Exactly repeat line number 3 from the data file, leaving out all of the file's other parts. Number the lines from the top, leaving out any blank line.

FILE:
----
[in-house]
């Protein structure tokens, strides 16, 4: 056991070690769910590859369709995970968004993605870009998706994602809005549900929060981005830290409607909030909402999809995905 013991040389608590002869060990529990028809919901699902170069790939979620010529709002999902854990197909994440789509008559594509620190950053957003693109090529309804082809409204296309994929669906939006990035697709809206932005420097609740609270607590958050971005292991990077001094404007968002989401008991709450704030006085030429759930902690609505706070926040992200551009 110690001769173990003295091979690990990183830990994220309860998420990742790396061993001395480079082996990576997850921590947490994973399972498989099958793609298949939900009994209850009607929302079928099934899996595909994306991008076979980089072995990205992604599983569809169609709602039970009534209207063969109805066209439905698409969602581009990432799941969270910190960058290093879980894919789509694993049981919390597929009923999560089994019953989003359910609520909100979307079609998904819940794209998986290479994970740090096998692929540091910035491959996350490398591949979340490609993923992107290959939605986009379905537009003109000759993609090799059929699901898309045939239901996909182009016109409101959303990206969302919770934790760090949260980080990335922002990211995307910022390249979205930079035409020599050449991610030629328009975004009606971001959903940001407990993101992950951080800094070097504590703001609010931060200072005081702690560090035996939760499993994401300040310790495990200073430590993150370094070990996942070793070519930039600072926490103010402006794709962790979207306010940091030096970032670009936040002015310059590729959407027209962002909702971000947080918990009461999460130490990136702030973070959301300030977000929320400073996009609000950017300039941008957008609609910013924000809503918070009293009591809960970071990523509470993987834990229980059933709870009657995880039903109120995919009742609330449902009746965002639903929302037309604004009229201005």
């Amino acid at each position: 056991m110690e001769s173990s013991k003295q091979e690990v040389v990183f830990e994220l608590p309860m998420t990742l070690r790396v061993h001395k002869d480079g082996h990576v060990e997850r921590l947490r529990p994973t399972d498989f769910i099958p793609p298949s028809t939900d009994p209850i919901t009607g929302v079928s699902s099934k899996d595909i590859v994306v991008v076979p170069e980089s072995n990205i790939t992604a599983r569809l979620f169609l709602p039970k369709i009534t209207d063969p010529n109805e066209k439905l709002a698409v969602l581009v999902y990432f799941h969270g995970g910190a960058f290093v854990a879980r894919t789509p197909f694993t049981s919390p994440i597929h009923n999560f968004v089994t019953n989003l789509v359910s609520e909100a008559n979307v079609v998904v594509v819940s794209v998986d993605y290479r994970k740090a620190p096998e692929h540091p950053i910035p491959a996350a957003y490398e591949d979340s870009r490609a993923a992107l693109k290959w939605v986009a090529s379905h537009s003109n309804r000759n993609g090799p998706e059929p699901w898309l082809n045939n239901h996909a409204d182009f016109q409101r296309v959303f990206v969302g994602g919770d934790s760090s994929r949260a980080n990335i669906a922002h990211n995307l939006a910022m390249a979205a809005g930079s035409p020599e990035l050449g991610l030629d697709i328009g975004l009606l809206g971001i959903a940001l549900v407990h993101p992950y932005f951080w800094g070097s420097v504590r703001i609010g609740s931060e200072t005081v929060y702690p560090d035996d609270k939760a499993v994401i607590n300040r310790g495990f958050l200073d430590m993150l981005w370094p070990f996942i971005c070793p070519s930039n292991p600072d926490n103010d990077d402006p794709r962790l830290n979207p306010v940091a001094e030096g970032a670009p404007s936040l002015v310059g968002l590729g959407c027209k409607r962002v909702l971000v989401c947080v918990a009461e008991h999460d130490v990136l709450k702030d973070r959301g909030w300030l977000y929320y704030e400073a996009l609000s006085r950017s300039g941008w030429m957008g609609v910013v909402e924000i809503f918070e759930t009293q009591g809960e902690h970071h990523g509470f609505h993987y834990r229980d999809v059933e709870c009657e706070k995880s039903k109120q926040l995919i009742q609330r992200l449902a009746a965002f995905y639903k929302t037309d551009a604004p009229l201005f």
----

């Amino acid at each position: 056991m110690e001769s173990s013991k003295q091979e690990v040389v990183f830990e994220l608590p309860m998420t990742l070690r790396v061993h001395k002869d480079g082996h990576v060990e997850r921590l947490r529990p994973t399972d498989f769910i099958p793609p298949s028809t939900d009994p209850i919901t009607g929302v079928s699902s099934k899996d595909i590859v994306v991008v076979p170069e980089s072995n990205i790939t992604a599983r569809l979620f169609l709602p039970k369709i009534t209207d063969p010529n109805e066209k439905l709002a698409v969602l581009v999902y990432f799941h969270g995970g910190a960058f290093v854990a879980r894919t789509p197909f694993t049981s919390p994440i597929h009923n999560f968004v089994t019953n989003l789509v359910s609520e909100a008559n979307v079609v998904v594509v819940s794209v998986d993605y290479r994970k740090a620190p096998e692929h540091p950053i910035p491959a996350a957003y490398e591949d979340s870009r490609a993923a992107l693109k290959w939605v986009a090529s379905h537009s003109n309804r000759n993609g090799p998706e059929p699901w898309l082809n045939n239901h996909a409204d182009f016109q409101r296309v959303f990206v969302g994602g919770d934790s760090s994929r949260a980080n990335i669906a922002h990211n995307l939006a910022m390249a979205a809005g930079s035409p020599e990035l050449g991610l030629d697709i328009g975004l009606l809206g971001i959903a940001l549900v407990h993101p992950y932005f951080w800094g070097s420097v504590r703001i609010g609740s931060e200072t005081v929060y702690p560090d035996d609270k939760a499993v994401i607590n300040r310790g495990f958050l200073d430590m993150l981005w370094p070990f996942i971005c070793p070519s930039n292991p600072d926490n103010d990077d402006p794709r962790l830290n979207p306010v940091a001094e030096g970032a670009p404007s936040l002015v310059g968002l590729g959407c027209k409607r962002v909702l971000v989401c947080v918990a009461e008991h999460d130490v990136l709450k702030d973070r959301g909030w300030l977000y929320y704030e400073a996009l609000s006085r950017s300039g941008w030429m957008g609609v910013v909402e924000i809503f918070e759930t009293q009591g809960e902690h970071h990523g509470f609505h993987y834990r229980d999809v059933e709870c009657e706070k995880s039903k109120q926040l995919i009742q609330r992200l449902a009746a965002f995905y639903k929302t037309d551009a604004p009229l201005f």